(Published in GralsWelt 69/2012)
A common saying of my history teacher was: "That's how it is in mythology, that's what Homer told us - but in history you never know what is true and what is only fictitious."
The great traveler - a braggart?
We all got to school from the world traveler Marco Polo (1254–1324) who, as the companion of his father and his uncle, traveled from Venice across Asia to Beijing to the court of Kubilai Chan (1215–1294) came, the Mongol ruler of China. There the intelligent young Venetian caught the attention of the emperor, who took him into his service and had him touring large parts of the huge Chinese empire on imperial orders.
After two adventurous decades at the imperial court, the three Venetians finally found a way to travel home. They arrived in 1295 safe and sound and with great wealth, in the form of precious stones, in their hometown, where their relatives had difficulty recognizing them.
It was lucky for historiography that Marco was captured by Genoa in a war between Genoa and Venice in 1298/99. Because there he dictated his travel memories to a compatriot.
They stopped in Venice Marco Polo for a braggart and ridiculed him as "Messer Milione", since his descriptions of the Chinese empire and its huge cities seemed all too untrustworthy to the Venetians. Even today, “Marco Milione” or “il milione” is a popular mockery that should not be missing on carnival parades.
Historians held Marco Polos Report for centuries for a reliable source; Some inconsistencies or gross errors were attributed to the fact that Marco believed unreliable witnesses when describing areas that he had not visited himself. What he had seen himself, however, he seemed to describe quite honestly. But in the last few decades historians have had serious doubts as to whether Marco Polo was really further east than the Black Sea.
A questionable "description of the world"
Presumably the author of the famous “Description of the World” actually resorted to foreign sources without ever having been to China.
What leaves modern researchers to the China trip Marco Polos doubt? Several facts stand out:
• In Chinese sources there are no references to the presence of the Polos, which would have been expected if Marco had even remotely played the role he reported at court. Even a long guest stay by the three foreign merchants in China should be noted in the chronicles.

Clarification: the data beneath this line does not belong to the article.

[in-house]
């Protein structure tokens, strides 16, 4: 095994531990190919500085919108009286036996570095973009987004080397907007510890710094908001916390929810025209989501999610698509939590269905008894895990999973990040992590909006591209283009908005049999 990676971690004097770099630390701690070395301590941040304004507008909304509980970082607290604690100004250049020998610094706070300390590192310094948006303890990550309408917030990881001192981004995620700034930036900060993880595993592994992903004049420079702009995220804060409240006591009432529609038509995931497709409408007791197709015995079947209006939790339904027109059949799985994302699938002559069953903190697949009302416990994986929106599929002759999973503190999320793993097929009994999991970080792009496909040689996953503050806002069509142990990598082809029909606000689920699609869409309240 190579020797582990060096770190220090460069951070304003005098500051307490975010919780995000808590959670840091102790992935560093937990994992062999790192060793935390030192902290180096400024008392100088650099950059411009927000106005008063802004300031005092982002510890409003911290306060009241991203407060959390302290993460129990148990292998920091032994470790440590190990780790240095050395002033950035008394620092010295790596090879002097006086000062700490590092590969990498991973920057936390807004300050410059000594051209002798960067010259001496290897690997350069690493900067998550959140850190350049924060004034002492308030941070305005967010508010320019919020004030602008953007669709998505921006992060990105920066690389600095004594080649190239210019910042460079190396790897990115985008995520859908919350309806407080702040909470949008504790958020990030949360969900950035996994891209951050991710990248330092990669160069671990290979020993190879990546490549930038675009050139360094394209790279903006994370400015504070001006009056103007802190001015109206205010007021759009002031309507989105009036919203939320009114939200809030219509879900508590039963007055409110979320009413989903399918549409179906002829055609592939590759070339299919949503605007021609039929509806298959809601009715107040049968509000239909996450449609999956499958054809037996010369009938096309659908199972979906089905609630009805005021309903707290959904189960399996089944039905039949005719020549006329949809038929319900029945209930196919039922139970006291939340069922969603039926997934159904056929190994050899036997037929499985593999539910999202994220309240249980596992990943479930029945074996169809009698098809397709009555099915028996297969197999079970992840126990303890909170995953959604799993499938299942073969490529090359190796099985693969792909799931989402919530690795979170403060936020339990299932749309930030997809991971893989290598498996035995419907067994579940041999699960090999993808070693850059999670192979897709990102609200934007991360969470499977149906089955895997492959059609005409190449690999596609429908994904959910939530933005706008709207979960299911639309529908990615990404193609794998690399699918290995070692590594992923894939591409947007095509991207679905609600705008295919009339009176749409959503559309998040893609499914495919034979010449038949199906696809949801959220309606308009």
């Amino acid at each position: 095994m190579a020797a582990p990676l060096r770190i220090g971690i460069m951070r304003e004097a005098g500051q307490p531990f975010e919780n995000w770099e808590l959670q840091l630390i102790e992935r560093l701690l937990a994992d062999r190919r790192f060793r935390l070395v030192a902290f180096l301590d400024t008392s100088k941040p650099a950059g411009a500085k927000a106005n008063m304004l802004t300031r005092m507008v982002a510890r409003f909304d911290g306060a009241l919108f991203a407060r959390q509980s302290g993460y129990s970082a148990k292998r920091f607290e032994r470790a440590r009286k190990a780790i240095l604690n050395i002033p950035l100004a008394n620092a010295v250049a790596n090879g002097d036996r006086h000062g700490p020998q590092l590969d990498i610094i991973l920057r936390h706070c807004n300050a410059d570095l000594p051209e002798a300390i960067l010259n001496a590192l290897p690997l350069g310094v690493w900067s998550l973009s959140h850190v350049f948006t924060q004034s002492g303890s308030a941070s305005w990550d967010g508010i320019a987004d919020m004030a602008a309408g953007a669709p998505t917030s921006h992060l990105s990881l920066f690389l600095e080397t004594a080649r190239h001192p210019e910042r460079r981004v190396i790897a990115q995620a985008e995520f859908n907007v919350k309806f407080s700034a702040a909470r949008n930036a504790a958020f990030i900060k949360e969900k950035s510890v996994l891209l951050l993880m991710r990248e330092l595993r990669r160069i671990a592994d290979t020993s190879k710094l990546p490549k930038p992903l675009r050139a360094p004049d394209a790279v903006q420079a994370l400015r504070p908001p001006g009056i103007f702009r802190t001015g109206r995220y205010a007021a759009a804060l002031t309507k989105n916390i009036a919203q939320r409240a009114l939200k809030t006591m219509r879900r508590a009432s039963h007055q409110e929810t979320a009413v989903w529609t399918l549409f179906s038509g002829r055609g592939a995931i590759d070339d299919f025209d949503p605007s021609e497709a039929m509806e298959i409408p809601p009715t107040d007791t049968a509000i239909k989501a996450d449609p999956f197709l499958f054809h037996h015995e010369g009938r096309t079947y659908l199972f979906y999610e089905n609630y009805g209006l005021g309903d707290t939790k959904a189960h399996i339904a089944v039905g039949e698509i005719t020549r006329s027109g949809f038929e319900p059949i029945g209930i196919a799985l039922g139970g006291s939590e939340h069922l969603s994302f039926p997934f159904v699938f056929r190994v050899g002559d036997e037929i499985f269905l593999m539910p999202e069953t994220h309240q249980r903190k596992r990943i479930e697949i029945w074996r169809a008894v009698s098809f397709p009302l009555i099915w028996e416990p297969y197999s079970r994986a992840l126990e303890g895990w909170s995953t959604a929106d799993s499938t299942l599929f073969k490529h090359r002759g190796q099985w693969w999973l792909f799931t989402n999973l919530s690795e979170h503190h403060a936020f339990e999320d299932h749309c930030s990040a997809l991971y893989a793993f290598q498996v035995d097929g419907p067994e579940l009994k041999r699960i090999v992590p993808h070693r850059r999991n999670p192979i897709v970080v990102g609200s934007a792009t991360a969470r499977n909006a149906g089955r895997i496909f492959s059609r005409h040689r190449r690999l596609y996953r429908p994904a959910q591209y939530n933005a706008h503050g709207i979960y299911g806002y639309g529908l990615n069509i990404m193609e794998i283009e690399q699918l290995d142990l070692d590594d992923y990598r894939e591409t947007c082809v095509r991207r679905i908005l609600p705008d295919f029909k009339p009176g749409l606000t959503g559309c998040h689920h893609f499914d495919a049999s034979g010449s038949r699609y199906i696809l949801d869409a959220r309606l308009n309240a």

• Marco Polo nowhere mentions that the Chinese drink tea, which at the time must have seemed remarkable to a Westerner.
• On his alleged travels, he had to cross the Great Wall of China several times. Why doesn't he mention them?
• He did not notice the old Chinese bad habit of constricting women's feet. Did he only have contacts with Mongols, not with Chinese?
• Nowhere does he speak of the Chinese script.
The “Description of the World” is not a travelogue and is also not suitable as a travel guide. Seasoned travelers who tried Marco Polos Following traces had to give up this project without exception.
Maybe has Marco Polos Compatriot Rustichello, A writer by profession, the exciting stories in the boredom of captivity Marcos collected and processed into a book. The sources on which the fantastic stories are based are difficult to pin down. In addition to private notes from the Polos Persian or Arabic travel guides and historical works could have supplied data.
But even if Marco Polo Should not have got as far as Karakoram, Beijing and India, that does not change the fundamental meaning of his “description of the world”: It brought useful information about the Far East and helped the Central Europeans, two centuries before the age of the great seafarers, to regain their size of the earth and to realize that the Mediterranean is not the center of the world.
Rübesamen Hans Eckart, The Travels of the Venetian Marco Polo, Heyne, Munich, 1983.
Wood Frances, Marco Polo didn't get to China, Piper, Munich, 1998.